Cite as:

Yaneer Bar-Yam, Dion Harmon, Keith Nesbitt, May Lim, Suzanne Smith, and Bradley A. Perkins, Opportunities in delivery of preventive services in retail settings, in Handbook of Systems and Complexity in Health (Springer, 2013), pp. 879-887.


In the US, recommended clinical preventive services are not being delivered despite well-documented benefits. Here we show that transferring simple and repetitive preventive services to nurse-staffed retail clinics provides an opportunity for dramatically improving their delivery. For each of 35 high-benefit, cost-effective preventive services, we identify required training, number of repetitions, and time and cost for full coverage in the US. We determine that full delivery through physician-based practices would require an unrealistic 400,000 full-time personnel. We estimate the efficiency gains from implementation at nurse-staffed clinics at retail locations for 28 services. Widespread adoption would result in a five-fold reduction in variable costs and three-fold reduction in personnel. By elevating the benefit-to-cost ratio, retail implementation can expedite widespread prevention coverage and help transform US healthcare.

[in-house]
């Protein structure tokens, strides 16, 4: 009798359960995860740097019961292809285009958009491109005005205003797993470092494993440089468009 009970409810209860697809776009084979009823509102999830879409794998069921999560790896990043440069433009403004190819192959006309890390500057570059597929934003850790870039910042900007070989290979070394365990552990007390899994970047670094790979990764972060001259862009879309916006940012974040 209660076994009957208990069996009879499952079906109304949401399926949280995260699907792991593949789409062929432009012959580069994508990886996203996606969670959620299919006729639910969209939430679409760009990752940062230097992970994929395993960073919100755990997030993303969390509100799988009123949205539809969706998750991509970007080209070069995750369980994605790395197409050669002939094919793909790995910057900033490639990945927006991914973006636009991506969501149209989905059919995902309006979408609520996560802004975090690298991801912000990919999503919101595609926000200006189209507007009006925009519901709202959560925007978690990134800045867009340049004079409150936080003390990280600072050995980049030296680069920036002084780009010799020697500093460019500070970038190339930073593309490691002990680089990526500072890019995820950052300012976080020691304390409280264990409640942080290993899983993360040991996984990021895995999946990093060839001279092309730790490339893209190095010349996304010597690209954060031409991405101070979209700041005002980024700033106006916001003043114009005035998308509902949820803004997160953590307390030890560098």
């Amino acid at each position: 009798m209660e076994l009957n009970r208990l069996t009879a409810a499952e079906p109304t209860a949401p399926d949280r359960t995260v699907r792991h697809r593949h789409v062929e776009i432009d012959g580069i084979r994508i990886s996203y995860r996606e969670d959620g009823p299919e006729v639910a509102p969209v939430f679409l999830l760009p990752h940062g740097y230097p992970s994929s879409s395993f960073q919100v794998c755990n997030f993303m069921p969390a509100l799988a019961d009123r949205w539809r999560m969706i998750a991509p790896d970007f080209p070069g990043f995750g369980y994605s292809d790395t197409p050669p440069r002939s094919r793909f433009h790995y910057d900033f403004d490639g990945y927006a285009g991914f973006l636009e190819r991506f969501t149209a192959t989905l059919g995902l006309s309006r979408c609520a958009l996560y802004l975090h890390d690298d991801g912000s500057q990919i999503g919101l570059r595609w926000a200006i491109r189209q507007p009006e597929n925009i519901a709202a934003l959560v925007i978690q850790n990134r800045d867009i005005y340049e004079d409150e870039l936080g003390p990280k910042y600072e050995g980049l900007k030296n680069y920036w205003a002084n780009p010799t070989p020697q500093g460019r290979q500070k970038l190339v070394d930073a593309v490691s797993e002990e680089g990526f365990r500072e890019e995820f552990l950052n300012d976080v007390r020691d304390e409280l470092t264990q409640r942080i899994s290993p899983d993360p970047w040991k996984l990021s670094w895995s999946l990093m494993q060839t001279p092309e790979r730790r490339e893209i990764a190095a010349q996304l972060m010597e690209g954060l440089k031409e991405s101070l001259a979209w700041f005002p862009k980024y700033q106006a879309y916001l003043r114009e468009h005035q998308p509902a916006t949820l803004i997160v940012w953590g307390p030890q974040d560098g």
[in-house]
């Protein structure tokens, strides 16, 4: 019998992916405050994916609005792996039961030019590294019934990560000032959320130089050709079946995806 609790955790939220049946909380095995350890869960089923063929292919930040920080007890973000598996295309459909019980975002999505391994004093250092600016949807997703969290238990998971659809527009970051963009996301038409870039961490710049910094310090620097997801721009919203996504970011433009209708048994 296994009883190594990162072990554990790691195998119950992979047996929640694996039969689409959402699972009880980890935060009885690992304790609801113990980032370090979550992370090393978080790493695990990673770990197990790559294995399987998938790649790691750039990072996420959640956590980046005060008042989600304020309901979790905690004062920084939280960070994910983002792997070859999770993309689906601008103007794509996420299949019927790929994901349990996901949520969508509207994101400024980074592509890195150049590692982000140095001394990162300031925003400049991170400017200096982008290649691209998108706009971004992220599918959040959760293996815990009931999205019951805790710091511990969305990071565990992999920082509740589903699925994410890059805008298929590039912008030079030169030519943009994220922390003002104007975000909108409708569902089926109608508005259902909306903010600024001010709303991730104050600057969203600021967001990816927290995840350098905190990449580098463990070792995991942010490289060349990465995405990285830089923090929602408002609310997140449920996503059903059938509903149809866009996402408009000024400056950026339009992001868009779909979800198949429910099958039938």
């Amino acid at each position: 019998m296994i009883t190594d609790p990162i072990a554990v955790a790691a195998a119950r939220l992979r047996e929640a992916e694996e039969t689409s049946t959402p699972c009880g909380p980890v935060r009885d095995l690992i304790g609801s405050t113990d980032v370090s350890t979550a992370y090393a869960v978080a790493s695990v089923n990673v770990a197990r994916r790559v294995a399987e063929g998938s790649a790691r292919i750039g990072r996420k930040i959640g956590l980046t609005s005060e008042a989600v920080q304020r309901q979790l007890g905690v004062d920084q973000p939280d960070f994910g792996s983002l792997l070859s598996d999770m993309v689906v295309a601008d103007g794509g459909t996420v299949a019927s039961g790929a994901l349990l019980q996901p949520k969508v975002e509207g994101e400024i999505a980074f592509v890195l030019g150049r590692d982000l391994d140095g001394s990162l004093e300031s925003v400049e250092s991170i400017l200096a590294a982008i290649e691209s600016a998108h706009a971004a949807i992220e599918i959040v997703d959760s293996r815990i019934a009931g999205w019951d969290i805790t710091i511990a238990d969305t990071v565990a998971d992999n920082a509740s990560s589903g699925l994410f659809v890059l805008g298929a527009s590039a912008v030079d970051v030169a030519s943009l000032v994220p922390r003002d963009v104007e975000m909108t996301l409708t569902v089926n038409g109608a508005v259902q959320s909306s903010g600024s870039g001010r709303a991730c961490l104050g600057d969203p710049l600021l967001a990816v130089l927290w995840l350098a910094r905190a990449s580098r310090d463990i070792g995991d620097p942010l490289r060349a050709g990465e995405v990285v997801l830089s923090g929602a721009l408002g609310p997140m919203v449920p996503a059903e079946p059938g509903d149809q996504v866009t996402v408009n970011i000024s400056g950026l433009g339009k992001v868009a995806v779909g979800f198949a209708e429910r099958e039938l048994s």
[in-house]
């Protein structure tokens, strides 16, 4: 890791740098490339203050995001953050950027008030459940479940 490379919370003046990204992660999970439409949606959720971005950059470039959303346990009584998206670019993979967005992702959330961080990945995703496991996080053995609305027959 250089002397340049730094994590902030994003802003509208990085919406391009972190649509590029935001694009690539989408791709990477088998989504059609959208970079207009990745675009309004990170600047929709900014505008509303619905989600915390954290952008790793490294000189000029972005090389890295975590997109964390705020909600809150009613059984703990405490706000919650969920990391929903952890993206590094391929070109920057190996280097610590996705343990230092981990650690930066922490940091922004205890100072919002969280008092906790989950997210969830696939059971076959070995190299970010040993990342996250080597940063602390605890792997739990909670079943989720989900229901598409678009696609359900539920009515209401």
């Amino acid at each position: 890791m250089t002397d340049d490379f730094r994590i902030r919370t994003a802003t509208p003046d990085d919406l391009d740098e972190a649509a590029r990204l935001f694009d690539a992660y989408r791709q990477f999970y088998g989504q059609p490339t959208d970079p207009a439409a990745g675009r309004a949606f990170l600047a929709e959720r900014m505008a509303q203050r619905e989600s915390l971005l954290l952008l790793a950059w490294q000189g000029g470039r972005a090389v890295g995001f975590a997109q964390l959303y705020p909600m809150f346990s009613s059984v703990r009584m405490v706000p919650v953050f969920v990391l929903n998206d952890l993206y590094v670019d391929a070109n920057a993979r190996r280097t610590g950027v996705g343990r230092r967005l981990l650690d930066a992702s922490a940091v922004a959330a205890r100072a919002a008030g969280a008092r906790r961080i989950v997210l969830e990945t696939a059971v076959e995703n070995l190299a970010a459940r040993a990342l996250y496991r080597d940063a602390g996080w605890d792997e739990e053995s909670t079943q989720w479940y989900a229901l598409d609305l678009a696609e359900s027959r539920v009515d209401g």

Figure 2. Personnel requirements for fully delivering clinical preventive services in the current healthcare provider setting

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